"Absent some indication of legislative intent to the contrary, the Williamson rule applies when (1) ‘each element of the general statute corresponds to an element on the face of the special statute’ or (2) when ‘it appears from the statutory context that a violation of the special statute will necessarily or commonly result in a violation of the general statute.’ [Citation. ] In its clearest application, the rule is triggered when a violation of a provision of the special statute would inevitably constitute a violation of the general statute." ( Murphy, supra , 52 Cal.4th at p. 86, 127 Cal.Rptr.3d 78, 253 P.3d 1216.)

"On the other hand, if the more general statute contains an element that is not contained in the special statute and that element would not commonly occur in the context of a violation of the special statute, we do not assume that the Legislature intended to preclude prosecution under the general statute. In such situations, because the general statute contemplates more culpable conduct, it is reasonable to infer that the Legislature intended to punish such conduct more severely." ( Murphy, supra , 52 Cal.4th at p. 87, 127 Cal.Rptr.3d 78, 253 P.3d 1216.)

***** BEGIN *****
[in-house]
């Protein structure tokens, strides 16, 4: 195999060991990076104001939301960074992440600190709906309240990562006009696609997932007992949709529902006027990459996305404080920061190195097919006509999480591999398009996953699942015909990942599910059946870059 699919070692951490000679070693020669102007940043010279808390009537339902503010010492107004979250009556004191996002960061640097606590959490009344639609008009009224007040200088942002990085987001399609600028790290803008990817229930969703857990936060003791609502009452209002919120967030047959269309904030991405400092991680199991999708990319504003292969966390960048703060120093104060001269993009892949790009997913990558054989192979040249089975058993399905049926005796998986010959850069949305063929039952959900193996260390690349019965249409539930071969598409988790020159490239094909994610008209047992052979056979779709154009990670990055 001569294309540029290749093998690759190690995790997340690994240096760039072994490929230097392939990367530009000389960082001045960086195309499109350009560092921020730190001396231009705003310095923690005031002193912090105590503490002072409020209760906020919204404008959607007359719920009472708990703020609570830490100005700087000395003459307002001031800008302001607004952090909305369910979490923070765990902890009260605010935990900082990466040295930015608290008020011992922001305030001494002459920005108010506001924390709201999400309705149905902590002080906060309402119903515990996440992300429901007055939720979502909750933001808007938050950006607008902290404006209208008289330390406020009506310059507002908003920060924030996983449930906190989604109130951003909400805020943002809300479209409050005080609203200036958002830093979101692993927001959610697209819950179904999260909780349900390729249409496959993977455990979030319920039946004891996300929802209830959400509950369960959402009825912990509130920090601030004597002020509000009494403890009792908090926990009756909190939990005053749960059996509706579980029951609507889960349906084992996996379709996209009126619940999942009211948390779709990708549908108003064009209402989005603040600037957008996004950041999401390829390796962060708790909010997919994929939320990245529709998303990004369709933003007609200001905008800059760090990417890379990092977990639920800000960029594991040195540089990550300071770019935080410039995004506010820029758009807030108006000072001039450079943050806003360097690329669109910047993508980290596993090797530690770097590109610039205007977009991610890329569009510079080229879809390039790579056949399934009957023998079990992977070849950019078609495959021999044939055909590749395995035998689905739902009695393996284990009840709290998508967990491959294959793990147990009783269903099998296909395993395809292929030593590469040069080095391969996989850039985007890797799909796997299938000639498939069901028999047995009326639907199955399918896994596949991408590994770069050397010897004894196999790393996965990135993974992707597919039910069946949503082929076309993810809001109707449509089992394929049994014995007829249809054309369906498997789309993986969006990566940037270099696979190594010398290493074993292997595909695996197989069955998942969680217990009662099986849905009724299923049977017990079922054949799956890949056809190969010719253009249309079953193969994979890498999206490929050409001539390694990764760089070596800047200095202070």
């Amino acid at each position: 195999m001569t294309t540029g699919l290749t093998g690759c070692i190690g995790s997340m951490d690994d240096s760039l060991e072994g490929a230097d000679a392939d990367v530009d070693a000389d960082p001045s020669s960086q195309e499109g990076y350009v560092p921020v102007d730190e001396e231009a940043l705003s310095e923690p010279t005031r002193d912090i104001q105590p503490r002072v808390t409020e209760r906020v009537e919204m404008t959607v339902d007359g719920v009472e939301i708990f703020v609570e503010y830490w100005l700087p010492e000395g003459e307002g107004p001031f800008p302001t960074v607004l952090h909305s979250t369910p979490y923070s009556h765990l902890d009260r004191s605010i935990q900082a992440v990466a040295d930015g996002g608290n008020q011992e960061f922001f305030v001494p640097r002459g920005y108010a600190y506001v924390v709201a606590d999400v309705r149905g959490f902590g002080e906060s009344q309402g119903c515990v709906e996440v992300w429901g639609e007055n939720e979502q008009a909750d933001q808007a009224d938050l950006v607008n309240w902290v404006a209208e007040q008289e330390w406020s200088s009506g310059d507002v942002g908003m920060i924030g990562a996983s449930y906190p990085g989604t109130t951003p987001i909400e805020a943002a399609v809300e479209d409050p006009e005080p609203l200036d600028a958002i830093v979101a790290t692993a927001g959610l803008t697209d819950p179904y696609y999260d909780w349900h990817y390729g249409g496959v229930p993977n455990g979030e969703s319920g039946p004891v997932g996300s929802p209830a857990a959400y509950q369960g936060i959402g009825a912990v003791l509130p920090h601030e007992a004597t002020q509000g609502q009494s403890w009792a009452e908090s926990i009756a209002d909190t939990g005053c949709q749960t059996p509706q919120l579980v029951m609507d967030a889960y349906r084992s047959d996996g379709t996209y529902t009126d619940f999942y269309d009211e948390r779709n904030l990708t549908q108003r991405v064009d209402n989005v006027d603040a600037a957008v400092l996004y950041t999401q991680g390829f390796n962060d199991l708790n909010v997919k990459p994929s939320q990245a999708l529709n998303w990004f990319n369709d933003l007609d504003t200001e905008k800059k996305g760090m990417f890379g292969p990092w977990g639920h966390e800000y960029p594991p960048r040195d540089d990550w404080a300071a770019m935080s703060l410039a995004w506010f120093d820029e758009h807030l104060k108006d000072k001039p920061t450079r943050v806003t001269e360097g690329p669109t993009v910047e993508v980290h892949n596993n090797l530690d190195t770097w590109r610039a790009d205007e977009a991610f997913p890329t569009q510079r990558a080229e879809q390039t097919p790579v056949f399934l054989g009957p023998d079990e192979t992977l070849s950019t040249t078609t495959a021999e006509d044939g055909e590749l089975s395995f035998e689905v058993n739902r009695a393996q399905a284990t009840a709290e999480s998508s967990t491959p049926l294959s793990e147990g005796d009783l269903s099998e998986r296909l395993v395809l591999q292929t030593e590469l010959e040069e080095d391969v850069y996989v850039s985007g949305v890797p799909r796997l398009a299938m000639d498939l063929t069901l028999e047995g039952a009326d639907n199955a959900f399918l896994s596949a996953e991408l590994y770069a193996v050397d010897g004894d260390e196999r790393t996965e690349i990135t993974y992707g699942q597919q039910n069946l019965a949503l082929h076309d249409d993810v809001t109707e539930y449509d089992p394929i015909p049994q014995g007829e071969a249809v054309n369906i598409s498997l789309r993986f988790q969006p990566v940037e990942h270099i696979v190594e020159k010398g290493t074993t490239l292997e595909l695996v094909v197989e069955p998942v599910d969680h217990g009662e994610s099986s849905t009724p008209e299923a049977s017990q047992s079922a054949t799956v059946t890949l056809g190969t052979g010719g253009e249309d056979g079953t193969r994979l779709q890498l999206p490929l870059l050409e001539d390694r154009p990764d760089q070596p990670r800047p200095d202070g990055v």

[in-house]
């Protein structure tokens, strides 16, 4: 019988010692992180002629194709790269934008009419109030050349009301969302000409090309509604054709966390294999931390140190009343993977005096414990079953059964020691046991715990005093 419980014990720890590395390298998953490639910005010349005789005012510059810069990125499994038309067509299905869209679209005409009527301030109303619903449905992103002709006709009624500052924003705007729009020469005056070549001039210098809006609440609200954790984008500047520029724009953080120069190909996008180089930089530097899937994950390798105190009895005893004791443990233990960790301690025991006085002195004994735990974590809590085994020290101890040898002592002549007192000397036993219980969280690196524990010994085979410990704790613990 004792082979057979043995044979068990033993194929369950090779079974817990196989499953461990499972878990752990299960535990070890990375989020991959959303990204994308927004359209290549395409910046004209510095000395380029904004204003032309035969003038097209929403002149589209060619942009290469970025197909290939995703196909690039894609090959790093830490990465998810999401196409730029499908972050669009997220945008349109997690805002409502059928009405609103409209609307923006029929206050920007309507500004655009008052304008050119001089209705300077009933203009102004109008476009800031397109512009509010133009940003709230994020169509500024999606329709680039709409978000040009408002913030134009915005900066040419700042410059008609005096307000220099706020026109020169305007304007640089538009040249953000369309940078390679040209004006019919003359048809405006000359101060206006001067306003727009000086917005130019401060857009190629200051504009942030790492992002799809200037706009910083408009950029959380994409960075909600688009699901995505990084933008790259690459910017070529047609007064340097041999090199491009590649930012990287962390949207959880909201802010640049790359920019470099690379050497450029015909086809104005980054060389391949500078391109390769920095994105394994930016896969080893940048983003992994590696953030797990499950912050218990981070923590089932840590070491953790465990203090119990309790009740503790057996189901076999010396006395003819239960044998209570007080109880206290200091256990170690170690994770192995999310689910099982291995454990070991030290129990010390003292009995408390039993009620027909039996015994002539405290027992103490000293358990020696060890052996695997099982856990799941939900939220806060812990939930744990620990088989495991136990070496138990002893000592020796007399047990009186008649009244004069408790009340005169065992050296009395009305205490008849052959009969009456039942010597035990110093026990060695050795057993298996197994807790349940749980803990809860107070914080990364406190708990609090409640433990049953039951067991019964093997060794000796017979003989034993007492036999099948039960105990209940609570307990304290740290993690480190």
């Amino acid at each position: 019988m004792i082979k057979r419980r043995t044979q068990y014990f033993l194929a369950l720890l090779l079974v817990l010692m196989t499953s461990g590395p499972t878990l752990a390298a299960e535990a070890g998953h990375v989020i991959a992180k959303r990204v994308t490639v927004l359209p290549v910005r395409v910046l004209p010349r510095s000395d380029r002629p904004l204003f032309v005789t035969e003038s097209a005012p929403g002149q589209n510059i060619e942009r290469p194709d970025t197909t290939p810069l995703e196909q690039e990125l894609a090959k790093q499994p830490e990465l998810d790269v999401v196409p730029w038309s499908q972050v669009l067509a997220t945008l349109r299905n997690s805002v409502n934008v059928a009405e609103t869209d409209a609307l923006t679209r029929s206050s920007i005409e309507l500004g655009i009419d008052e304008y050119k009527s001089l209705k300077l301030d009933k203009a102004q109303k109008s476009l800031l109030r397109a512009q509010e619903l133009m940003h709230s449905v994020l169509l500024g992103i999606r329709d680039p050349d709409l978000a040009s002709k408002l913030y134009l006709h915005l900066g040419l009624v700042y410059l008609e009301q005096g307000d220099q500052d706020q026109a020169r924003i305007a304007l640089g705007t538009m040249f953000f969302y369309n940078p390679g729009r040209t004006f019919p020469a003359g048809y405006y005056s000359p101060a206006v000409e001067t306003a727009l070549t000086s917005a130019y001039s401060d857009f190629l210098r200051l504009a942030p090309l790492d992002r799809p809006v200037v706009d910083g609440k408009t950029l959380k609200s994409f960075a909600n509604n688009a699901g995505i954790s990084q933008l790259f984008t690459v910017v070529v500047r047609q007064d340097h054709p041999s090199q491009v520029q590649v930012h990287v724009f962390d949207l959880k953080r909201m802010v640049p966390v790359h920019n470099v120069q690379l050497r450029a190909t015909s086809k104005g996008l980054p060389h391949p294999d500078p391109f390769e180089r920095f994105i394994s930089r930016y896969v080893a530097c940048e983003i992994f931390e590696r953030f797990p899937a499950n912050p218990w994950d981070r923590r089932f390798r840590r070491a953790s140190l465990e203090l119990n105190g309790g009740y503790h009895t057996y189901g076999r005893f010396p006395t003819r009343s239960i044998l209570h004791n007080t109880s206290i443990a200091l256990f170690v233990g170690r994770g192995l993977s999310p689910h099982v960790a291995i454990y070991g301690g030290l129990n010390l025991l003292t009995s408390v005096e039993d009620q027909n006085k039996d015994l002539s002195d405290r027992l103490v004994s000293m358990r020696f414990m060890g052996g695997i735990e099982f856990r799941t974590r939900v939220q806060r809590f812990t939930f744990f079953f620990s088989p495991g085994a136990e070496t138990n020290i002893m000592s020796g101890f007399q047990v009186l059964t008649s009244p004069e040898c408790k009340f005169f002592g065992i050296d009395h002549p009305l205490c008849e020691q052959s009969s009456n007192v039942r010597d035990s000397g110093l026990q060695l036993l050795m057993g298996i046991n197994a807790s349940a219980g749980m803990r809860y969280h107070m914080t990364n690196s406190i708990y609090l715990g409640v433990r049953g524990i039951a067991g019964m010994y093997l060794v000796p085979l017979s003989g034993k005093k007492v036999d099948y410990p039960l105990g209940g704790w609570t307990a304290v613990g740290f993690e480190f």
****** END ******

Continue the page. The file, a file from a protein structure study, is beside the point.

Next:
"However, that the general statute contains an element not within the special statute does not necessarily mean that the Williamson rule does not apply. ‘It is not correct to assume that the [ Williamson ] rule is inapplicable whenever the general statute contains an element not found within the four corners of the "special" law. Rather, the courts must consider the context in which the statutes are placed. If it appears from the entire context that a violation of the "special" statute will necessarily or commonly result in a violation of the "general" statute, the Williamson rule may apply even though the elements of the general statute are not mirrored on the face of the special statute.’ " ( Murphy, supra , 52 Cal.4th at p. 87, 127 Cal.Rptr.3d 78, 253 P.3d 1216.)